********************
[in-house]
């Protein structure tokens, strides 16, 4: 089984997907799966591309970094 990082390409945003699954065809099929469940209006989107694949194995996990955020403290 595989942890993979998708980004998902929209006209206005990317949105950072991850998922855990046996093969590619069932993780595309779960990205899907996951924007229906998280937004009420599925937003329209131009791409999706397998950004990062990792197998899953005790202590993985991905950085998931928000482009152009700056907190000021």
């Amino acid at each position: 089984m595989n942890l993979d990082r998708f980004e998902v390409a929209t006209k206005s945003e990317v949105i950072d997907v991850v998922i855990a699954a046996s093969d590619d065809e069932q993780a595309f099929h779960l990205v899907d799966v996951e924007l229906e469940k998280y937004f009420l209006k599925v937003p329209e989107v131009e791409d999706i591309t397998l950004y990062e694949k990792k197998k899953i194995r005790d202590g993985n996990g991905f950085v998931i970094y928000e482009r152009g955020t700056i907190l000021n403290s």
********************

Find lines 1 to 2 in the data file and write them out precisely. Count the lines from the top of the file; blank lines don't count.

[in-house]
């Protein structure tokens, strides 16, 4: 089984997907799966591309970094 990082390409945003699954065809099929469940209006989107694949194995996990955020403290 595989942890993979998708980004998902929209006209206005990317949105950072991850998922855990046996093969590619069932993780595309779960990205899907996951924007229906998280937004009420599925937003329209131009791409999706397998950004990062990792197998899953005790202590993985991905950085998931928000482009152009700056907190000021």